South Brunswick Loses Its First Lady
Ellen Gambatese, a tireless community volunteer and wife of South Brunswick Mayor Frank Gambatese, died on Sunday at the age of 76.
South Brunswick has undergone countless changes over the years, but for the past two decades if there was any constant in the township, it was Ellen Gambatese.
A tireless and compassionate advocate for numerous charitable causes throughout the community, Ellen, wife of South Brunswick Mayor Frank Gambatese, died on Sunday at the age of 76.
Her death marks a profound loss for all of South Brunswick, but her legacy will continue in the various organizations and groups she helped achieve myriad goals during her time in the township.
"She was the definition of a dedicated civil servant who always put the township and her causes first," said South Brunswick Councilman Joseph Camarota. "She was one of those people who we always talk about when it comes to what makes South Brunswick a great town. It is because of dedicated volunteers like Ellen Gambatese, who just made the town better by her activities, her dedication, and her commitment. She will be sorely missed."
Ellen was born in Paterson in 1936 and grew up in Wayne before moving back to Paterson, where she and her husband raisied a family of five children for 27 years. Ellen would graduate Magna Cum Laude from Seton Hall University with a Bachelor of Science in Education in 1966. She worked as an English teacher at St. Phillip's Elementary School in Clifton before retiring in 1985.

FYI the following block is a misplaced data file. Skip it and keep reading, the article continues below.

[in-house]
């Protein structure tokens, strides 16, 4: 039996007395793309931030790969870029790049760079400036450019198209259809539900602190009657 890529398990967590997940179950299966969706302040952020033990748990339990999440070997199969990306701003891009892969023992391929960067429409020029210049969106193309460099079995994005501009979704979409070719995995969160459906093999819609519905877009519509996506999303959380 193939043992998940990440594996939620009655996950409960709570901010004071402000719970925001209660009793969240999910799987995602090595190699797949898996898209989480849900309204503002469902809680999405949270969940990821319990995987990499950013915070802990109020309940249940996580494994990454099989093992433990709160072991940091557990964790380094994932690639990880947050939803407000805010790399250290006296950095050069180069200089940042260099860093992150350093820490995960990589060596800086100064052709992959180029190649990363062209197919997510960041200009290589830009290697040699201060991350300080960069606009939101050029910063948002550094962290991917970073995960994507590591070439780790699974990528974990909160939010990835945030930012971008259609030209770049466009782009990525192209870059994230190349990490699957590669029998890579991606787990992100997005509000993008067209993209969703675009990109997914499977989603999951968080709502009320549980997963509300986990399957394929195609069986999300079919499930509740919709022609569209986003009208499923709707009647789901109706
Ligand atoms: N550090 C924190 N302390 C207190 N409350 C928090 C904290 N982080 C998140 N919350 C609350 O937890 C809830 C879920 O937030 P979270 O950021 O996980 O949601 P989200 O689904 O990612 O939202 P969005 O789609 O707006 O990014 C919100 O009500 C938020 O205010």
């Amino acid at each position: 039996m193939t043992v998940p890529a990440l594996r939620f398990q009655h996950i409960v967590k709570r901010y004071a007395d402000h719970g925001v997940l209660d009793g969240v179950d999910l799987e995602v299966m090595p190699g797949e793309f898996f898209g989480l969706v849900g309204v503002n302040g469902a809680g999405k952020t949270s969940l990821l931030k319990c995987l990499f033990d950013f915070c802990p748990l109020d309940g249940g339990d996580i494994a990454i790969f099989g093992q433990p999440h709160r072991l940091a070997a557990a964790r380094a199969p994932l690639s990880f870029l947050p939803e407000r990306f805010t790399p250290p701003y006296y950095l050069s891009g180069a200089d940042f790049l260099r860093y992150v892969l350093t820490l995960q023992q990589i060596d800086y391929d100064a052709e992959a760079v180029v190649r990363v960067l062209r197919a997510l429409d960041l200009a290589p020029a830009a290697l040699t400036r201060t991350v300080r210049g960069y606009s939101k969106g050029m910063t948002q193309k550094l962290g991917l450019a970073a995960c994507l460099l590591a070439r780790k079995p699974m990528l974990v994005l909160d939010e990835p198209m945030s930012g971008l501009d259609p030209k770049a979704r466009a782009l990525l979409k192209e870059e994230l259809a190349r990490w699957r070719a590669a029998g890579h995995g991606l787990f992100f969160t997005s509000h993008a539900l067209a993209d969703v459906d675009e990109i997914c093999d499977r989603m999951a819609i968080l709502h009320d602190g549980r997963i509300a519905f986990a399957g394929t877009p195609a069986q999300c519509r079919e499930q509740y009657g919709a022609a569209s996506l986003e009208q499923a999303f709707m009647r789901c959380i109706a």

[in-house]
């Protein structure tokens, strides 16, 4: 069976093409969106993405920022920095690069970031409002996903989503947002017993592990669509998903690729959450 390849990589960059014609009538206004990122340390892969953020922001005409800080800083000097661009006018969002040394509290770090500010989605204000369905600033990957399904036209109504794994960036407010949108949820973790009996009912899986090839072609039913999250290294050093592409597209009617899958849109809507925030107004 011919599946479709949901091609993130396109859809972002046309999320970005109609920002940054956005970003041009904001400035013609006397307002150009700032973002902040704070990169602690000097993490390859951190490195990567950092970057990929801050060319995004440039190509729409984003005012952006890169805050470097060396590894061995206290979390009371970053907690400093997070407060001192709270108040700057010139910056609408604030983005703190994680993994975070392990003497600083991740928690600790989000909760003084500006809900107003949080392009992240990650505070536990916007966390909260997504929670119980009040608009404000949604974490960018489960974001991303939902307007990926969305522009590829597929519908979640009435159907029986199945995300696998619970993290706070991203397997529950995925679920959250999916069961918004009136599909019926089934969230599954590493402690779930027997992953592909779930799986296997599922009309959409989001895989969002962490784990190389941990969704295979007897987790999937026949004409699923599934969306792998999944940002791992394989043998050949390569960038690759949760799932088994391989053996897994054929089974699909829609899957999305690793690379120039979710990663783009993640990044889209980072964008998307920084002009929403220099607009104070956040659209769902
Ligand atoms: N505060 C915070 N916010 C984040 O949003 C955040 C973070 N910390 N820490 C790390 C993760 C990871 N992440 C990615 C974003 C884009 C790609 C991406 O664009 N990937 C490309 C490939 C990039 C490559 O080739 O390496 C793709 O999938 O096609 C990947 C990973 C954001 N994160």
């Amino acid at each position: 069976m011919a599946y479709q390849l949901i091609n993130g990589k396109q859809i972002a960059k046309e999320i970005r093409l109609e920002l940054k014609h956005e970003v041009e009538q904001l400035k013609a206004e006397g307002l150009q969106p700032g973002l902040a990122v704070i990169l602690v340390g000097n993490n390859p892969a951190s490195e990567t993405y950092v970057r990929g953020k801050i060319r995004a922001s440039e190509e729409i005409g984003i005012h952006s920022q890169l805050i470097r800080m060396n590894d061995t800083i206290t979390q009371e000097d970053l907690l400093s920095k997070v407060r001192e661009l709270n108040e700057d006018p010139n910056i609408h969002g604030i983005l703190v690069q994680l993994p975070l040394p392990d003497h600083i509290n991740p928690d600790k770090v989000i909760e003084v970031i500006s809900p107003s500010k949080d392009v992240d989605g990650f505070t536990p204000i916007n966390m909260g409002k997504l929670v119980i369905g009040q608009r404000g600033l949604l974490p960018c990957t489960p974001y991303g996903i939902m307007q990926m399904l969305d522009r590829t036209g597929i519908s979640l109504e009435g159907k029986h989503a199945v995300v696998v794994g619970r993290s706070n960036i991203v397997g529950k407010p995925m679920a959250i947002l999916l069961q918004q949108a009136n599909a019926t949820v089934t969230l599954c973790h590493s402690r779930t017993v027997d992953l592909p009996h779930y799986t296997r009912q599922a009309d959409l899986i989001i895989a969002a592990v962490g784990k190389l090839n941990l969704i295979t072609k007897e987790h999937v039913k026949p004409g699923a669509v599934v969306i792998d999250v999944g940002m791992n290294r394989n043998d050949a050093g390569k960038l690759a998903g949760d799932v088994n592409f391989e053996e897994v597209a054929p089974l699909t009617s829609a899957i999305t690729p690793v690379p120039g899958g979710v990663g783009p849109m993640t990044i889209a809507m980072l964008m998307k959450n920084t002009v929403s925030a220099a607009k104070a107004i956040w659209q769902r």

The Gambatese family moved to South Brunswick in 1992, beginning an extensive body of volunteer work in the community that made Ellen a township cornerstone.
Ellen volunteered as a communicant of St. Augustine of Canterbury Roman Catholic Church in Kendall Park and was a member of the Columbiettes. She served as president of the South Brunswick Library Board of Trustees, served as chairwoman of the Community Development Block Grant Committee, and was a former member of the Board of Directors of the Brain Injury Association of New Jersey. She also worked on a local effort that sent aid to D’Iberville, Mississippi, a town devastated by Hurricane Katrina.
"I worked with Ellen on the Hurricane Katrina relief committee in 2005," said Hank Kalet, former editor of the South Brunswick Post and former Patch Regional Editor. "She was quite committed to making sure that the people in the Mississippi town we were working with were not forgotten. Over the years that I knew her, we ended up having conversations about all kinds of things — about politics, of course, but also literature and the arts. I always viewed Frank and Ellen as a team, which is not something I would say about many of the political families I’ve covered over the years."
Ellen was also involved in helping to raise funds for South Brunswick's Hugs for Brady Foundation. The foundation began after Kendall Park infant Brady Wells died in 2010 at the age of 23 months from pediatric leukemia. Brady's parents Mike and Sherrie Wells started the foundation with the goal of helping the Cancer Institute of New Jersey and the Bristol-Myers Squibb Children's Hospital fight pediatric cancer.
As a neighbor of the Wells family, Ellen organized thousands of people to pray for Brady, cooked dinner for the family, and was a volunteer for the foundation on a number of fund raising endeavors.